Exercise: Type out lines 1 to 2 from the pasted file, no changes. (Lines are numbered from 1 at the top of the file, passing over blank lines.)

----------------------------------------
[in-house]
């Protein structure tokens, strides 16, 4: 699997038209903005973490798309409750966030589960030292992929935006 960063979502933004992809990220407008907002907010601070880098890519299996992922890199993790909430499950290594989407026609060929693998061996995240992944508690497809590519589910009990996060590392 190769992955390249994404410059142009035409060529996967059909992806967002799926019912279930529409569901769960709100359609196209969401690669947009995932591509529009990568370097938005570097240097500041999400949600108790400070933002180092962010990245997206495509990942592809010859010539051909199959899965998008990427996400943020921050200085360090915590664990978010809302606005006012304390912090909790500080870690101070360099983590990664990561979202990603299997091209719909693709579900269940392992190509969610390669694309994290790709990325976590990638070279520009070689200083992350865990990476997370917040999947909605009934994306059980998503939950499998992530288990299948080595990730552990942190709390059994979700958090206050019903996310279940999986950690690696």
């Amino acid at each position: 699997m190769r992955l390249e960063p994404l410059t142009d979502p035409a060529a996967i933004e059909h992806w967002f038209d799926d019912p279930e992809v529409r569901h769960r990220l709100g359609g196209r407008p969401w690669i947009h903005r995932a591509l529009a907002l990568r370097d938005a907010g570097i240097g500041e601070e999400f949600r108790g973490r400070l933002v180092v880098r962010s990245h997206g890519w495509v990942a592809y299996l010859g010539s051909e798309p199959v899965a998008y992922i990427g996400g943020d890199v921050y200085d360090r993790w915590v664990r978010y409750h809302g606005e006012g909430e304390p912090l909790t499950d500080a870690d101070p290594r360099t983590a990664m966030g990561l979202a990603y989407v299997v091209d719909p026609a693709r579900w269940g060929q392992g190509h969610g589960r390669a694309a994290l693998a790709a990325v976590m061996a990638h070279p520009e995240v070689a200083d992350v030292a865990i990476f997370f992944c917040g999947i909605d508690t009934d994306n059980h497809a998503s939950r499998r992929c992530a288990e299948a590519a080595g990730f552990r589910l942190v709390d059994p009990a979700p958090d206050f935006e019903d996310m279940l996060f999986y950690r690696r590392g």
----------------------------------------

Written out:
[in-house]
């Protein structure tokens, strides 16, 4: 699997038209903005973490798309409750966030589960030292992929935006 960063979502933004992809990220407008907002907010601070880098890519299996992922890199993790909430499950290594989407026609060929693998061996995240992944508690497809590519589910009990996060590392 190769992955390249994404410059142009035409060529996967059909992806967002799926019912279930529409569901769960709100359609196209969401690669947009995932591509529009990568370097938005570097240097500041999400949600108790400070933002180092962010990245997206495509990942592809010859010539051909199959899965998008990427996400943020921050200085360090915590664990978010809302606005006012304390912090909790500080870690101070360099983590990664990561979202990603299997091209719909693709579900269940392992190509969610390669694309994290790709990325976590990638070279520009070689200083992350865990990476997370917040999947909605009934994306059980998503939950499998992530288990299948080595990730552990942190709390059994979700958090206050019903996310279940999986950690690696």